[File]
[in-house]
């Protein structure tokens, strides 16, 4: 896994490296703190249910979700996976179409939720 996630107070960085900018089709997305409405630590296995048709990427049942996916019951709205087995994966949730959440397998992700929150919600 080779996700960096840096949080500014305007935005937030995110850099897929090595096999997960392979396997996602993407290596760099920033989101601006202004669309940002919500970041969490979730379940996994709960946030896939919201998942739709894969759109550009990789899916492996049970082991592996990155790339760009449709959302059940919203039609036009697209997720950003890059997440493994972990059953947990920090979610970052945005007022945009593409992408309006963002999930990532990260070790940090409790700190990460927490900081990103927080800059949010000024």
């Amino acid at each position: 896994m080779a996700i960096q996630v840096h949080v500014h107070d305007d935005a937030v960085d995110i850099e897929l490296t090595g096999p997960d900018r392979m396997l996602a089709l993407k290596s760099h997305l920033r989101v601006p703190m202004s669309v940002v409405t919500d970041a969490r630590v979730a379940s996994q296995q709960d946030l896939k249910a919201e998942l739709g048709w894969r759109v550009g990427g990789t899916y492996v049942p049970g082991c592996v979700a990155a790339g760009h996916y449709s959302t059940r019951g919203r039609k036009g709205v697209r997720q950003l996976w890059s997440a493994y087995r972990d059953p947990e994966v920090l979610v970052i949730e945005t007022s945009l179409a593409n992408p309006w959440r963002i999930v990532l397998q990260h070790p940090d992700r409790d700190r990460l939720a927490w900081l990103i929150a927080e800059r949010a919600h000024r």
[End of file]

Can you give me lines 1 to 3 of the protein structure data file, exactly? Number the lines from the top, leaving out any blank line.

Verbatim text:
[in-house]
């Protein structure tokens, strides 16, 4: 896994490296703190249910979700996976179409939720 996630107070960085900018089709997305409405630590296995048709990427049942996916019951709205087995994966949730959440397998992700929150919600 080779996700960096840096949080500014305007935005937030995110850099897929090595096999997960392979396997996602993407290596760099920033989101601006202004669309940002919500970041969490979730379940996994709960946030896939919201998942739709894969759109550009990789899916492996049970082991592996990155790339760009449709959302059940919203039609036009697209997720950003890059997440493994972990059953947990920090979610970052945005007022945009593409992408309006963002999930990532990260070790940090409790700190990460927490900081990103927080800059949010000024």
């Amino acid at each position: 896994m080779a996700i960096q996630v840096h949080v500014h107070d305007d935005a937030v960085d995110i850099e897929l490296t090595g096999p997960d900018r392979m396997l996602a089709l993407k290596s760099h997305l920033r989101v601006p703190m202004s669309v940002v409405t919500d970041a969490r630590v979730a379940s996994q296995q709960d946030l896939k249910a919201e998942l739709g048709w894969r759109v550009g990427g990789t899916y492996v049942p049970g082991c592996v979700a990155a790339g760009h996916y449709s959302t059940r019951g919203r039609k036009g709205v697209r997720q950003l996976w890059s997440a493994y087995r972990d059953p947990e994966v920090l979610v970052i949730e945005t007022s945009l179409a593409n992408p309006w959440r963002i999930v990532l397998q990260h070790p940090d992700r409790d700190r990460l939720a927490w900081l990103i929150a927080e800059r949010a919600h000024r």